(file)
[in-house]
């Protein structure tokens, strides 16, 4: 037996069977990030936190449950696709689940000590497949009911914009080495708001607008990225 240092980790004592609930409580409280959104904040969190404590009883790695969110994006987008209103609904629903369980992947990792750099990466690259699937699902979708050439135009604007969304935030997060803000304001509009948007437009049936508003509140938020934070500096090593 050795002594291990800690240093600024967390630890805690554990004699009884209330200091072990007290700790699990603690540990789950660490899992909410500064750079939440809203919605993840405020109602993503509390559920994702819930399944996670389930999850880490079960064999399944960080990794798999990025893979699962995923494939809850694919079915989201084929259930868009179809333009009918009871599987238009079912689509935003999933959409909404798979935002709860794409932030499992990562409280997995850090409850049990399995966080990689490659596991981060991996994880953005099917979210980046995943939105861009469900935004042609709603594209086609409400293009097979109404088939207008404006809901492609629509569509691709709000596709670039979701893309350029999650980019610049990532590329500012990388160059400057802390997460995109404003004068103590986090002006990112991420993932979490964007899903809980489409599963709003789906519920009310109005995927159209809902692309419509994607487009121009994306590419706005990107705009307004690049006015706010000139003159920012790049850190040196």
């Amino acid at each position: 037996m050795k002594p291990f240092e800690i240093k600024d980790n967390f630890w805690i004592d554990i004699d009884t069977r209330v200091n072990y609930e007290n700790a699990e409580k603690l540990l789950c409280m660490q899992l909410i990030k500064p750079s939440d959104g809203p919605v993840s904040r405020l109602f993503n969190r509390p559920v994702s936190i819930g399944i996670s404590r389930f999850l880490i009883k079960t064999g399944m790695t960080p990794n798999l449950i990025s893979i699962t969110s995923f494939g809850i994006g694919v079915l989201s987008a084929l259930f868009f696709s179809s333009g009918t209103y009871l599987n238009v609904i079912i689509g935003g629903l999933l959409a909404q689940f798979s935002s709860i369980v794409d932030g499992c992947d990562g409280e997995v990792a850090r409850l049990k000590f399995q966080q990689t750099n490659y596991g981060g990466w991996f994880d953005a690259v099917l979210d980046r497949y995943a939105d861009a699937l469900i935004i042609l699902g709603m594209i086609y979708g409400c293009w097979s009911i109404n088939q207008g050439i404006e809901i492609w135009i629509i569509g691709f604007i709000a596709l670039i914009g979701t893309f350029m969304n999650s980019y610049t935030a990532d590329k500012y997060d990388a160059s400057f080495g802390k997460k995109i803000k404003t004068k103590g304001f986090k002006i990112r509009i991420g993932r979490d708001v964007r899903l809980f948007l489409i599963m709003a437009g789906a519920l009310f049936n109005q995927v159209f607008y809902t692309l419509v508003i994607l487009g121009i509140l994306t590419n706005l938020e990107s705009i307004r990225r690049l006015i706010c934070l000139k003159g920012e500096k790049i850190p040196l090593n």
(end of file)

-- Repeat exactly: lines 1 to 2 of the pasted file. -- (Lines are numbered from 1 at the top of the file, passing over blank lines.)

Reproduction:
[in-house]
């Protein structure tokens, strides 16, 4: 037996069977990030936190449950696709689940000590497949009911914009080495708001607008990225 240092980790004592609930409580409280959104904040969190404590009883790695969110994006987008209103609904629903369980992947990792750099990466690259699937699902979708050439135009604007969304935030997060803000304001509009948007437009049936508003509140938020934070500096090593 050795002594291990800690240093600024967390630890805690554990004699009884209330200091072990007290700790699990603690540990789950660490899992909410500064750079939440809203919605993840405020109602993503509390559920994702819930399944996670389930999850880490079960064999399944960080990794798999990025893979699962995923494939809850694919079915989201084929259930868009179809333009009918009871599987238009079912689509935003999933959409909404798979935002709860794409932030499992990562409280997995850090409850049990399995966080990689490659596991981060991996994880953005099917979210980046995943939105861009469900935004042609709603594209086609409400293009097979109404088939207008404006809901492609629509569509691709709000596709670039979701893309350029999650980019610049990532590329500012990388160059400057802390997460995109404003004068103590986090002006990112991420993932979490964007899903809980489409599963709003789906519920009310109005995927159209809902692309419509994607487009121009994306590419706005990107705009307004690049006015706010000139003159920012790049850190040196």